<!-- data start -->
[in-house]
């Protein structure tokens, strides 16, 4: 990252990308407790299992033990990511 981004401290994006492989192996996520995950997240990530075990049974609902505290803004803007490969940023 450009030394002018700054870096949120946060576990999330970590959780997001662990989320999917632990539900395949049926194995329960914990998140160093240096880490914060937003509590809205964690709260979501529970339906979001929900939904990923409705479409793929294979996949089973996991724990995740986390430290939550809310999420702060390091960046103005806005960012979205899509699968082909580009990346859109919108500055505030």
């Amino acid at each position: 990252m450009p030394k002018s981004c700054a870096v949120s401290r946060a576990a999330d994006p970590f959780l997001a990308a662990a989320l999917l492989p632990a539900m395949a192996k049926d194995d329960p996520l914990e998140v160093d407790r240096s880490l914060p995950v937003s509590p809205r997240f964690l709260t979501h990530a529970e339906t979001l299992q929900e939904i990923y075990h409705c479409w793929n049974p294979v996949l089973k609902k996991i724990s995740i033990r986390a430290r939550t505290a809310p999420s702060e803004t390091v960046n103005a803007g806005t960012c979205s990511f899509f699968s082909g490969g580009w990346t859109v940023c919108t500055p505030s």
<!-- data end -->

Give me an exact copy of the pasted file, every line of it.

[in-house]
């Protein structure tokens, strides 16, 4: 990252990308407790299992033990990511 981004401290994006492989192996996520995950997240990530075990049974609902505290803004803007490969940023 450009030394002018700054870096949120946060576990999330970590959780997001662990989320999917632990539900395949049926194995329960914990998140160093240096880490914060937003509590809205964690709260979501529970339906979001929900939904990923409705479409793929294979996949089973996991724990995740986390430290939550809310999420702060390091960046103005806005960012979205899509699968082909580009990346859109919108500055505030």
């Amino acid at each position: 990252m450009p030394k002018s981004c700054a870096v949120s401290r946060a576990a999330d994006p970590f959780l997001a990308a662990a989320l999917l492989p632990a539900m395949a192996k049926d194995d329960p996520l914990e998140v160093d407790r240096s880490l914060p995950v937003s509590p809205r997240f964690l709260t979501h990530a529970e339906t979001l299992q929900e939904i990923y075990h409705c479409w793929n049974p294979v996949l089973k609902k996991i724990s995740i033990r986390a430290r939550t505290a809310p999420s702060e803004t390091v960046n103005a803007g806005t960012c979205s990511f899509f699968s082909g490969g580009w990346t859109v940023c919108t500055p505030s």